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1920s Gibson F-4 Mandolin
Tuning Gear Repair
Or, "Why repair guys save every little part."
© Frank Ford, 6/29/02; Photos by FF

Some time ago the cog was lost from one of the "D" string tuners and was replaced by one that looked like a pretty good fit.
The only real problem is that, while the gear actually worked for a while, the teeth didn't actually mesh correctly.
Because the gear was a bit harder than the brass worm, it was the worm that was destroyed after a few years. You can see that the teeth were terribly deformed, so that no gear replacement would be possible.
I took my flush cutting pliers and coaxed the peened-over rivets out of their holes.
They're not actually rivets, but the machined ends of the little bearings that hold the shaft in place.
A bit of heat allowed me to slip the button off the shaft.
The button survived the release (most of them do) and was ready to press onto the new shaft.
Now, here's the painful part. It took about two hours to come up with the ideal donor. Even though my salvage parts are well arranged and sorted, it always seems to take longer to find one that will actually fit. In those days, the machining just wasn't up to today's CNC standards, and manufacturers seemed to do very small batches before changing tiny specifications, or were downright sloppy in their machining and assembly,.
In order to make sure I had enough "rivet" material, I sacrificed the plate of this old set to get the worm off safely. I felt it was important to transplant all the parts - worm, cog, bearings, and screw - as a unit so they would have the best chance of working well.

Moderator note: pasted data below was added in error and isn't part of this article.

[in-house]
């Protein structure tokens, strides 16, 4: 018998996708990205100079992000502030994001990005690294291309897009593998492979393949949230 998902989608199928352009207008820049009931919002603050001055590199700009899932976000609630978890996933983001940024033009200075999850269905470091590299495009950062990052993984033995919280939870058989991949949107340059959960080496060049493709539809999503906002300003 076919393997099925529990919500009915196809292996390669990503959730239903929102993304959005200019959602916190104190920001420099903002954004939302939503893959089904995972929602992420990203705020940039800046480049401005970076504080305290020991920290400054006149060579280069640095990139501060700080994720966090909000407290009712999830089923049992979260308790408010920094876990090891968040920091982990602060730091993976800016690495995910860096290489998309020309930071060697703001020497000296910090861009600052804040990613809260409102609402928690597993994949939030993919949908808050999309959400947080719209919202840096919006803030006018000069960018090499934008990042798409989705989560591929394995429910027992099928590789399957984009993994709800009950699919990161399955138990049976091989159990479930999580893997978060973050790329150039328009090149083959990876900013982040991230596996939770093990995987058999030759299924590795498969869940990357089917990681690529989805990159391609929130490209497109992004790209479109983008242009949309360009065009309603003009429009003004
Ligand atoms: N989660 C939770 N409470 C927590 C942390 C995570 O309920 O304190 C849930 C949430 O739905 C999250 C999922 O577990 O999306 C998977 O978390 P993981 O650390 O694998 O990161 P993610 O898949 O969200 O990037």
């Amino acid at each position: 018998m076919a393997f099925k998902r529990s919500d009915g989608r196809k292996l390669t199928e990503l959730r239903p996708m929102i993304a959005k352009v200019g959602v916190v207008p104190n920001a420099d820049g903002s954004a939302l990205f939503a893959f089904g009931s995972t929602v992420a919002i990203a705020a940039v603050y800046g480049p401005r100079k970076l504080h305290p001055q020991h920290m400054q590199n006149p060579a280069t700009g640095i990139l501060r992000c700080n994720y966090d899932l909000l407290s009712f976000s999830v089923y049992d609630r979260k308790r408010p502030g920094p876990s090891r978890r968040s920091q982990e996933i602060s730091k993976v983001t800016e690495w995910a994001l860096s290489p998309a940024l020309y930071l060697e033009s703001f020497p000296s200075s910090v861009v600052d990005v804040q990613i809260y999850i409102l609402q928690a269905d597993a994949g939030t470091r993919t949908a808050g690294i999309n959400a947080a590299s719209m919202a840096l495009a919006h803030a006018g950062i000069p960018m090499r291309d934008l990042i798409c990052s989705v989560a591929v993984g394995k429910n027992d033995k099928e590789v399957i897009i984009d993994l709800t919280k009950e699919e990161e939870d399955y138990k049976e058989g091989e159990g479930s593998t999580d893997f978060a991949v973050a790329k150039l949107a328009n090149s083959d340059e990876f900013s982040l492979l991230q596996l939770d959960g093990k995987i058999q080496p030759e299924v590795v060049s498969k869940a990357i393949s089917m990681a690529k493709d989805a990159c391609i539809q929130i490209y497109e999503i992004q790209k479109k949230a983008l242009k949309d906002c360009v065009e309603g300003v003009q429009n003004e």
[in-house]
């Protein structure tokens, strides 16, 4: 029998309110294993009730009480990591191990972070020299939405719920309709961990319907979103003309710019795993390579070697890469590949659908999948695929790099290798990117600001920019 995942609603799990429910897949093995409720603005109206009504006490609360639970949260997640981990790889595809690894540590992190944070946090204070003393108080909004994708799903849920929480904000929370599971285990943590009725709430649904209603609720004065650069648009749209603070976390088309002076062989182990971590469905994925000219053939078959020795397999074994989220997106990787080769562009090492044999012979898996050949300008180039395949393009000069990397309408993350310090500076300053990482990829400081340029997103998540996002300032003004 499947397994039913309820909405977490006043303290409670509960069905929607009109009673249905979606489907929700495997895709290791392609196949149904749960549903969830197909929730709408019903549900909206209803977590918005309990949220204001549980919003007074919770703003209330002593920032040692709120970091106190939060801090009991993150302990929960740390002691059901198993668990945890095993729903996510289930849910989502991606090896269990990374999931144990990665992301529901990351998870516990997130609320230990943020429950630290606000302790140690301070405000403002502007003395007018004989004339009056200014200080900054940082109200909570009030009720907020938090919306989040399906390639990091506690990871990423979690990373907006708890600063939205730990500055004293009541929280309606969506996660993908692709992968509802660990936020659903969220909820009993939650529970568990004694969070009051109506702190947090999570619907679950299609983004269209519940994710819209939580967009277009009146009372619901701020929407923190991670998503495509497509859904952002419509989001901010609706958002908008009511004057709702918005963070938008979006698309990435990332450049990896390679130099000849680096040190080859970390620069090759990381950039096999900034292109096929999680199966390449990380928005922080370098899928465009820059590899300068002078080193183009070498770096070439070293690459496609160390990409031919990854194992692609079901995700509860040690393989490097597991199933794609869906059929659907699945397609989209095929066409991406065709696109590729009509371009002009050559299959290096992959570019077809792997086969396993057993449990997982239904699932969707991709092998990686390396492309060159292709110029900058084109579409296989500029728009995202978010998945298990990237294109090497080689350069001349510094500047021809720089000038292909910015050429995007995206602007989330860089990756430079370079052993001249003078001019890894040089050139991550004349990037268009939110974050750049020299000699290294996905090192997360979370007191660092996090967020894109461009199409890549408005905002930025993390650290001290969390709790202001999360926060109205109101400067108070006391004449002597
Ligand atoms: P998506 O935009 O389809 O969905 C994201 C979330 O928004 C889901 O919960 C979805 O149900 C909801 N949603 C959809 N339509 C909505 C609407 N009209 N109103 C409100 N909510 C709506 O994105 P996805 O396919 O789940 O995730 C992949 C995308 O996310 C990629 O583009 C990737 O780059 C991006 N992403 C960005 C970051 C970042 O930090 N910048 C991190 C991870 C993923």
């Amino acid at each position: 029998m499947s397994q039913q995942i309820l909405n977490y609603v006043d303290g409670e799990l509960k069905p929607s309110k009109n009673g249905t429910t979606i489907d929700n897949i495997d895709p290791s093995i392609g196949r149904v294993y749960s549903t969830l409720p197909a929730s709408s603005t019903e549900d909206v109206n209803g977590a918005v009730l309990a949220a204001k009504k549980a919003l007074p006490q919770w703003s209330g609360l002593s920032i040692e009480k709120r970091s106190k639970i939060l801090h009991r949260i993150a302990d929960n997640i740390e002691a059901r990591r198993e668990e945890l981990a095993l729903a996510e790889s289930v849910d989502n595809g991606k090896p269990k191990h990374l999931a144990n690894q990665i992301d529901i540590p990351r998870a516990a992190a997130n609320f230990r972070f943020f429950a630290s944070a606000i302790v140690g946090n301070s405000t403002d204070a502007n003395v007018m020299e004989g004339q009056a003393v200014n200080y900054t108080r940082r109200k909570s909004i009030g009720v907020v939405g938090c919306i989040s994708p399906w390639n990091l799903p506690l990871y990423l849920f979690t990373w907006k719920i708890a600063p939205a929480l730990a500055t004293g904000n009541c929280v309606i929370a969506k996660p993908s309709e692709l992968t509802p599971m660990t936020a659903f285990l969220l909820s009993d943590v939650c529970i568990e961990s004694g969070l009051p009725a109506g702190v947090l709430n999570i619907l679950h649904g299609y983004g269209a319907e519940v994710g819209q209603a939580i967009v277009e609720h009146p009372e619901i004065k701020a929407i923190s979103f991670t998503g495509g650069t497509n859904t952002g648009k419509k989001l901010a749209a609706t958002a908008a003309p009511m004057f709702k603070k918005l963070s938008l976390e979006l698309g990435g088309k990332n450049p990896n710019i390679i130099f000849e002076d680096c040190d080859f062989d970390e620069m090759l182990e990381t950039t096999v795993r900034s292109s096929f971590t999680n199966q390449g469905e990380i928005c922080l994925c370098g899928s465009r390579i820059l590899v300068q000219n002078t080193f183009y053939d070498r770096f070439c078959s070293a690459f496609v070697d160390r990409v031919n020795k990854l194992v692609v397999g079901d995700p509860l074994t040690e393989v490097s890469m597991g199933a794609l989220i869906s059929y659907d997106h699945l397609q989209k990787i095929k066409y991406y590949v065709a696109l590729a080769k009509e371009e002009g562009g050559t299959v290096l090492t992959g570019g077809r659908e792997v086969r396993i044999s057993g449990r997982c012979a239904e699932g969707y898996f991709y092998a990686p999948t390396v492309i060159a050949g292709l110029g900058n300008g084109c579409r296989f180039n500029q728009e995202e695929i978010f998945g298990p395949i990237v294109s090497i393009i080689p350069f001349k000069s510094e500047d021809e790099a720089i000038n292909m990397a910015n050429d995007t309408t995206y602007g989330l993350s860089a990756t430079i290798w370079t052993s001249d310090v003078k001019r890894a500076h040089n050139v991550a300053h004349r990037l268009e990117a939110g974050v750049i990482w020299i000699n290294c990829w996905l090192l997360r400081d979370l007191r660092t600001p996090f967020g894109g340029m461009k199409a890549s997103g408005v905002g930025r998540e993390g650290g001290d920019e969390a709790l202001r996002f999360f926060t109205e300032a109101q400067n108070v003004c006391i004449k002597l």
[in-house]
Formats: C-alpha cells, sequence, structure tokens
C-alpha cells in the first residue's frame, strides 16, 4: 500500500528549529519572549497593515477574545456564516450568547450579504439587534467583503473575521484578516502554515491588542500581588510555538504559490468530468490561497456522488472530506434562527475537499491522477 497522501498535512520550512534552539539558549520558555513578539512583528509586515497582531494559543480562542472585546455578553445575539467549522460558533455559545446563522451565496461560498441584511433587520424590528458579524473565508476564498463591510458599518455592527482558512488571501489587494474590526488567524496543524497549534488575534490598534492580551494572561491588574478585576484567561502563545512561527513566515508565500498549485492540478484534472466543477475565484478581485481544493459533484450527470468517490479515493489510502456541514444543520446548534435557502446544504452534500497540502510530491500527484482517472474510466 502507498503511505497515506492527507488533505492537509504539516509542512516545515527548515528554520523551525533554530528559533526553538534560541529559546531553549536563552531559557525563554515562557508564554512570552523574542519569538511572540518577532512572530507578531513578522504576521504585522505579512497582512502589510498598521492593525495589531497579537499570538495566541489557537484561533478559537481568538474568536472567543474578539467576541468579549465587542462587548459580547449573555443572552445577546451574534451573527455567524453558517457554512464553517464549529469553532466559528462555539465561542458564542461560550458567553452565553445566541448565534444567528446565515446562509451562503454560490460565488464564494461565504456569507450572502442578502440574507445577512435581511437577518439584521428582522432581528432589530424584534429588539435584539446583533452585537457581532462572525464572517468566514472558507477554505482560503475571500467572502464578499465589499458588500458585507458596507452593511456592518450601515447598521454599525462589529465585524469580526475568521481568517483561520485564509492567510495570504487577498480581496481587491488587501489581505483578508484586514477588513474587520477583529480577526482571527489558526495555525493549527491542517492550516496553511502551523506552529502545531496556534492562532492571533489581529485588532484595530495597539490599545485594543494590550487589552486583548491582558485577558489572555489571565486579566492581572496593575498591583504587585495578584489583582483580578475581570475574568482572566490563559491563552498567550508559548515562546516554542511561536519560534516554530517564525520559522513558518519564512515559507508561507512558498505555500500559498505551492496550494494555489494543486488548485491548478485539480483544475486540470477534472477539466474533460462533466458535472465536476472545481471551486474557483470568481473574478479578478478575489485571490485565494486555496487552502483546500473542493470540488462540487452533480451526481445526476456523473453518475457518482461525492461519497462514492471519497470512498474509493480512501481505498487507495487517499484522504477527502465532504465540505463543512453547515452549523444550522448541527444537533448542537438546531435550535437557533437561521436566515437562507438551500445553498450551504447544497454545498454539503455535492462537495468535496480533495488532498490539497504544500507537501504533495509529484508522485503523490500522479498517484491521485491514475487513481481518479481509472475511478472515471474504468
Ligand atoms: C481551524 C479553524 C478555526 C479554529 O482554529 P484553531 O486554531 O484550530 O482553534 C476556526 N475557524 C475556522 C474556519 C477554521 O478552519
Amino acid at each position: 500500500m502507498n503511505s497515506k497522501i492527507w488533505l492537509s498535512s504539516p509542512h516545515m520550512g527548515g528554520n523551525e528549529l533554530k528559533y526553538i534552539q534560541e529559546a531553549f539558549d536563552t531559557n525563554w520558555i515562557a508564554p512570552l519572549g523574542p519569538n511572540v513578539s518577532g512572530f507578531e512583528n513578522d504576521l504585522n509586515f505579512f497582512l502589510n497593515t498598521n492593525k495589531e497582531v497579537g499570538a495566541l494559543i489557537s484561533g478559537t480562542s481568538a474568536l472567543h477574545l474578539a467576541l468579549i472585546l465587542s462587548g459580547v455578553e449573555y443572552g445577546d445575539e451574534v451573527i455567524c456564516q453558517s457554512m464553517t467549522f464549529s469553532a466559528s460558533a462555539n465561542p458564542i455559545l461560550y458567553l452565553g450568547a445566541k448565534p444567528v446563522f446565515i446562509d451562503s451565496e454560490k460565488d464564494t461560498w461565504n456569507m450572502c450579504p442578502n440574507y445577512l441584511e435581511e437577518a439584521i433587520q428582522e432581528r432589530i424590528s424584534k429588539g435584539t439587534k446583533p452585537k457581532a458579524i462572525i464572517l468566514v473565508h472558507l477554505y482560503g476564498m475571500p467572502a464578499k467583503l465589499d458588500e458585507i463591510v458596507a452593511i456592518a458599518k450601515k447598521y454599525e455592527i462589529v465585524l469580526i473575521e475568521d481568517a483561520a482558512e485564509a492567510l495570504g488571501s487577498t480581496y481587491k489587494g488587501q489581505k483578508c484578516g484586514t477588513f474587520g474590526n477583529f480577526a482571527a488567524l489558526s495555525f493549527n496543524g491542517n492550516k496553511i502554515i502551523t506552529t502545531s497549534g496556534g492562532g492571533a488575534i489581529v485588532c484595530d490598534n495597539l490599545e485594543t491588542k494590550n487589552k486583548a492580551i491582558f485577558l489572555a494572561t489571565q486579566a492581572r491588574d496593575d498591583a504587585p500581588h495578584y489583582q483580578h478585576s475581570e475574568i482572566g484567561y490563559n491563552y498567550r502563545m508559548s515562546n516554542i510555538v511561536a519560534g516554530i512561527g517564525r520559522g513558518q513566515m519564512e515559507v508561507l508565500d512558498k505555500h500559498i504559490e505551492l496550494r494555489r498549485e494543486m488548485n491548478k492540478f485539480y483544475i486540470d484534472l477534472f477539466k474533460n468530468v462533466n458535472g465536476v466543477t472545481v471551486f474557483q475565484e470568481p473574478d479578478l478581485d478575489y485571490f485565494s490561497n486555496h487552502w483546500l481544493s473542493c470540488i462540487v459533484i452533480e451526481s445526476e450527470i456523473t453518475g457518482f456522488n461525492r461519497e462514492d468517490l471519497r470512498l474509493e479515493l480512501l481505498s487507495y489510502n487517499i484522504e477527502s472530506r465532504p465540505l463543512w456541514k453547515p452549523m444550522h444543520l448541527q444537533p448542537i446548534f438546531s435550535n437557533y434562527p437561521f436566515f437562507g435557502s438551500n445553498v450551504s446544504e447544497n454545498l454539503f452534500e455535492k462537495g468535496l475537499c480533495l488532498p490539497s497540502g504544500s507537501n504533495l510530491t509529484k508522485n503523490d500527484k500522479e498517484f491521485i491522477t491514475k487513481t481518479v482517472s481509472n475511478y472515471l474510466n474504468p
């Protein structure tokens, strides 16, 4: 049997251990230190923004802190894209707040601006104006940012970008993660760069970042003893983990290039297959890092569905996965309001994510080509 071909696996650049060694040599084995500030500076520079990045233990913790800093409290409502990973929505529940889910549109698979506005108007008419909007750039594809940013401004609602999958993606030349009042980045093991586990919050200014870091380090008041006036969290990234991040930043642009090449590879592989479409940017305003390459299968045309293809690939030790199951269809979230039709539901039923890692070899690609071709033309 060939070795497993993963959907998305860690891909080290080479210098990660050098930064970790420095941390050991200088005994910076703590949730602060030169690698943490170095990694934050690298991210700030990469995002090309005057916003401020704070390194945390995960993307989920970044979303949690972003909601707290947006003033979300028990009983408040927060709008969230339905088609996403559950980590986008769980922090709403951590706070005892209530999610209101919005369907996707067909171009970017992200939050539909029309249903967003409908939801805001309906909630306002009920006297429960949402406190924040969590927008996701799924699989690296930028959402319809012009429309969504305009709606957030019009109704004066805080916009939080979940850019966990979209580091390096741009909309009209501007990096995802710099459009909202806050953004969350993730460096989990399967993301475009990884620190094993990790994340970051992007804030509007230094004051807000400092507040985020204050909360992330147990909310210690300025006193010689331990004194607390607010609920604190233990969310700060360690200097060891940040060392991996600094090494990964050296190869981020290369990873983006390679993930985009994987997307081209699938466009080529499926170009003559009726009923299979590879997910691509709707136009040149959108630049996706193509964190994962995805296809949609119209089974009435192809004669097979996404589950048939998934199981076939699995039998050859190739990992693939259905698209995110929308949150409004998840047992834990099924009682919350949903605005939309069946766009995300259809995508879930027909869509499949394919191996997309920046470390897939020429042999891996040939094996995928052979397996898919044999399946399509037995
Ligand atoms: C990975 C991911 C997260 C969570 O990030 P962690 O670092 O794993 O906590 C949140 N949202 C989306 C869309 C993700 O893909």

Looks like there's just enough.
For a tiny bit of extra security, I chamfered the back side of the holes in case the rivet section proved a bit short.
I rummaged around and found a drill bit whose shank was a perfect fit in the hole in the bearing that was loose from the shaft. When I peened over the rivets I didn't want to distort the bearings, so I counted on the drill bit for the first bearing and the worm shaft for the other.
My new rivets aren't quite as neat looking as the original, but they seemed quite solid.
The set looked good after I pressed the button on the shaft.
Some of that famous elixir, OIL.
And, I'm pleased to say, the "new" tuner works as well as the originals.

The bad news: because repair charges have to be based on time, this can be an unpredictable (and expensive) job, what with the difficulty in finding just the right transplant parts.

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